Before Microsoft announced Surface 3, choosing a Surface tablet was ultimately a matter of deciding which Surface Pro 3 model fits you best, depending on your budget and needs. But now that there's a new kid on the block, which is offered in four, very distinct trims, finding the right Surface just got trickier.
Just like its older brother, the new Surface 3 features a high-resolution display, promises great battery life, offers a decent amount of storage, packs an x86 processor and runs Windows 8.1. The optional Type Cover keyboard makes an appearance as well, and so does Surface Pen. But there are some differences, of course. So which one should you buy?
If you want to install Windows from scratch, you have two choices -- you can install the OS from a CD/DVD or from a USB flash drive. The latter is the better option, especially as optical drives are becoming something of a rarity these days.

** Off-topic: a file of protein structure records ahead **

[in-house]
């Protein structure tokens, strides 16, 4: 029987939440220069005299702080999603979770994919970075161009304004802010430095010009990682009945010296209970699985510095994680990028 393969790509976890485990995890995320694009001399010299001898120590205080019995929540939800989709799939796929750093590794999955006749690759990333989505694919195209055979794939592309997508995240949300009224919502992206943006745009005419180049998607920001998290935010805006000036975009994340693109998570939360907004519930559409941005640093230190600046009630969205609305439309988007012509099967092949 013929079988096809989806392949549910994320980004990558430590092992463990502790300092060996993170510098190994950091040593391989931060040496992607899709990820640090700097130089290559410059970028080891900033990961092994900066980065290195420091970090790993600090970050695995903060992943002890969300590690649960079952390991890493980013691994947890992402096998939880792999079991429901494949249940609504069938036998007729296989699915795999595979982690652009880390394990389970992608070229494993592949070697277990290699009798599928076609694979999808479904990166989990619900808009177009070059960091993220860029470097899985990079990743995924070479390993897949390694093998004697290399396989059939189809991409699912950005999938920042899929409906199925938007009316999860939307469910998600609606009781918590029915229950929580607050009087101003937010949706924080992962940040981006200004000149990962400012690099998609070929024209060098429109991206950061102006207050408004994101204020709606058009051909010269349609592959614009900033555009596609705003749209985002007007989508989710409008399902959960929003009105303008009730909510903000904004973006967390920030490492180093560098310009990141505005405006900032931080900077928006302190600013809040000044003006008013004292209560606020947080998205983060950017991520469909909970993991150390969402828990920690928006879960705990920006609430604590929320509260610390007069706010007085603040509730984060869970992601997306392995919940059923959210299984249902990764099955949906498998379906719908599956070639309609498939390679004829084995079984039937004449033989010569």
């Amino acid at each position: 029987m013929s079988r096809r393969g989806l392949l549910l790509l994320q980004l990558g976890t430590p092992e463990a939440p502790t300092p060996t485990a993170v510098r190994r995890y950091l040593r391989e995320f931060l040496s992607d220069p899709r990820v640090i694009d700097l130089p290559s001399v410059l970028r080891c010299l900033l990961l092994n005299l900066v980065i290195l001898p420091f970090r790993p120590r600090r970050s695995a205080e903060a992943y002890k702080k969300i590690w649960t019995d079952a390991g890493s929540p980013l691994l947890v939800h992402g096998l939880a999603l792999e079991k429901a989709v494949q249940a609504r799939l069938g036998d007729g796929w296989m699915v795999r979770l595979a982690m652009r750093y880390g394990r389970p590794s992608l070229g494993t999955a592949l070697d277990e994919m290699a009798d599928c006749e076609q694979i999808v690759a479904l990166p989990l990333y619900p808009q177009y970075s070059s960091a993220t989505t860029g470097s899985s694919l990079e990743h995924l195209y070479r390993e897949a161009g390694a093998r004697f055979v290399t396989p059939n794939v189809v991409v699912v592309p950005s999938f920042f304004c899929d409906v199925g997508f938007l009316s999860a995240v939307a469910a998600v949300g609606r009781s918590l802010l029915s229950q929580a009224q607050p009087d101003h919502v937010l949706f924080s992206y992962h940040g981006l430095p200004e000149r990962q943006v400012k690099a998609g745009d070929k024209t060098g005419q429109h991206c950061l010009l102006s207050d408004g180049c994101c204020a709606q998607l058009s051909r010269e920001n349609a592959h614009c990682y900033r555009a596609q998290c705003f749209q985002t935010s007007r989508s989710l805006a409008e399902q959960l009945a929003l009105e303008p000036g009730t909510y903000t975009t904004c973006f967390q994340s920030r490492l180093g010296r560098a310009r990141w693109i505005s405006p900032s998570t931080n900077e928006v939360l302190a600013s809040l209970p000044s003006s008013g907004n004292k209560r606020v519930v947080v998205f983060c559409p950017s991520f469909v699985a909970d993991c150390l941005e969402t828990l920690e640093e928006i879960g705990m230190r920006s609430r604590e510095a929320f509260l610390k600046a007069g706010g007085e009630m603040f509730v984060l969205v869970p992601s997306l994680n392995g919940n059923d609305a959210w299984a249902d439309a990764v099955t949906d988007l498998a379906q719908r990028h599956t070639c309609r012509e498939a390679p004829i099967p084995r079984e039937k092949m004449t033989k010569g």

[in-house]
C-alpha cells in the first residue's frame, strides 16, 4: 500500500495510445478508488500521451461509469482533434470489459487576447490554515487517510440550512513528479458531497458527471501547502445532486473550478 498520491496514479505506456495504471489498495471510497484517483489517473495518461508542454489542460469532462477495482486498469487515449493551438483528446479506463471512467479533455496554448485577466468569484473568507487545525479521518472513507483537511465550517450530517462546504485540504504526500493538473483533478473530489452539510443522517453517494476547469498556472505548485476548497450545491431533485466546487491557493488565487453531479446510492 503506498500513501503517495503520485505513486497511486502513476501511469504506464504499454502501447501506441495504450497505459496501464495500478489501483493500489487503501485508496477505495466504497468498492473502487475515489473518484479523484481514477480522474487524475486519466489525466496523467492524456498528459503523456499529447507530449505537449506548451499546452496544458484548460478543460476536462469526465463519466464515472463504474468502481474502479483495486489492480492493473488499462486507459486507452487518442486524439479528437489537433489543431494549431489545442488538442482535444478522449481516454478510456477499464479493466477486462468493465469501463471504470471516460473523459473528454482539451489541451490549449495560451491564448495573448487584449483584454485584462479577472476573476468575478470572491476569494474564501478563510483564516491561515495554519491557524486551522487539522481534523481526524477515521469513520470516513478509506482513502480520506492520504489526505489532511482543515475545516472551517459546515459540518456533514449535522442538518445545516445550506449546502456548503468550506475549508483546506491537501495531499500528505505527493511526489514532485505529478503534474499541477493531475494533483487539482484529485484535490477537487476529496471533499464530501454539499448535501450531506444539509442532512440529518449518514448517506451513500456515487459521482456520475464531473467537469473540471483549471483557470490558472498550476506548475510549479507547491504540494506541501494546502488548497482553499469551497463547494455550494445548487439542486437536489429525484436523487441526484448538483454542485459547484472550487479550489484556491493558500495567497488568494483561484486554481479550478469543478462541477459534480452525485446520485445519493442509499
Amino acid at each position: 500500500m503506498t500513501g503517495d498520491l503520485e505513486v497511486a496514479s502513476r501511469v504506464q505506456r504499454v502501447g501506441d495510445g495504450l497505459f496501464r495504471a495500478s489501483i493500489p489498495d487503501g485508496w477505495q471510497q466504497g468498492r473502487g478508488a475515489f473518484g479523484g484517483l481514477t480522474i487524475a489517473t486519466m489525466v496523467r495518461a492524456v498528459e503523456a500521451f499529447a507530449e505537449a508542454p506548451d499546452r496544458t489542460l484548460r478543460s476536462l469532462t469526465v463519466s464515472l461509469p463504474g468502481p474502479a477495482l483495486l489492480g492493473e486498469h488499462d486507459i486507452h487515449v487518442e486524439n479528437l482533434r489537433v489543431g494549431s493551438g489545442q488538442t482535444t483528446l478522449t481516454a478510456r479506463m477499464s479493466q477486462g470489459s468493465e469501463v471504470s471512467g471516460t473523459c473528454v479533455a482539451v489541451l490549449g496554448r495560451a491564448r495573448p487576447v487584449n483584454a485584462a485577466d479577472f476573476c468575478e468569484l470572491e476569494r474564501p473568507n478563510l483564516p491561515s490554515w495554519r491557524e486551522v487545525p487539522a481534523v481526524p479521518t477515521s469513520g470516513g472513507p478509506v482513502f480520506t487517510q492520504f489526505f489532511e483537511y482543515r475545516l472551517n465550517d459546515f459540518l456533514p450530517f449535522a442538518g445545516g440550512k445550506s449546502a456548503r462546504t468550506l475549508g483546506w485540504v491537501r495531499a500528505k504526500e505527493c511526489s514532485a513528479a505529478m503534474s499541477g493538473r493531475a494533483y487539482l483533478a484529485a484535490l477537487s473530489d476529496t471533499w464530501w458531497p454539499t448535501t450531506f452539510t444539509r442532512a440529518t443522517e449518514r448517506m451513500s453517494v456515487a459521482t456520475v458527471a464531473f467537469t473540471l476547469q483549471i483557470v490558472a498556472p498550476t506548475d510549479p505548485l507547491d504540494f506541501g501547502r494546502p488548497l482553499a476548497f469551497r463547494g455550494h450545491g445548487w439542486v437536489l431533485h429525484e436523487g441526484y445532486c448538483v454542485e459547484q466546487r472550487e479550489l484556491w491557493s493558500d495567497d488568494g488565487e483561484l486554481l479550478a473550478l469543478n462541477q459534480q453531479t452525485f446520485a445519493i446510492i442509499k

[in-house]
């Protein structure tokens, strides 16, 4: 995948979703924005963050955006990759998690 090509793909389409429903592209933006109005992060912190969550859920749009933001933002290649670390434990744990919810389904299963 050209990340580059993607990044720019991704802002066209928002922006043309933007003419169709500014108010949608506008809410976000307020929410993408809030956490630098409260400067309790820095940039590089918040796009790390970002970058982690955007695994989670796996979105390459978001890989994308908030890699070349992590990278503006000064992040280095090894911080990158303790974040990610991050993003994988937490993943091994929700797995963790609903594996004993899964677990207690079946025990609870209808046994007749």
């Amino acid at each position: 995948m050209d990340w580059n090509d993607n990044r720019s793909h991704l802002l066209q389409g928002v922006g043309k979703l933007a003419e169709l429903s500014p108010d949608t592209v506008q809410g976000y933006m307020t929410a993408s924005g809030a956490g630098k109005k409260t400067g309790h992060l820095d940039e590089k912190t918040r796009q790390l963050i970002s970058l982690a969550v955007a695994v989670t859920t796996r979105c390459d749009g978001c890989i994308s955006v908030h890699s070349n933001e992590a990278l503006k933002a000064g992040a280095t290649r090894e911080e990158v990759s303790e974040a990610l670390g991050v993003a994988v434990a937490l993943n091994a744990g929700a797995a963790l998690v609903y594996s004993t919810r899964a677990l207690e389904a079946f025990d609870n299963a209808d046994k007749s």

The process of creating a bootable USB flash drive for Windows 7, 8.1 or 10, is quick and easy. Here’s how to do it.
It’s fair to say, Windows 8.x has enjoyed something of a rollercoaster ride when it comes to usage share. While it’s never been a popular operating system (quite the opposite in fact), share has gone up and down, with gains one month being wiped out by losses the following month.
NetMarketShare’s monthly usage share figures provide a decent guide as to how Microsoft’s tiled OS is doing, and it’s usually pretty interesting, although February was a fairly unexciting month.
Last month, web analytics firm NetMarketShare released its usual batch of monthly desktop operating system usage share figures, and it showed Windows 8.x tumbling dramatically. The figure made little sense, and a day later the firm released revised data which showed the tiled OS still shedding a large chunk of share, but not quite as badly.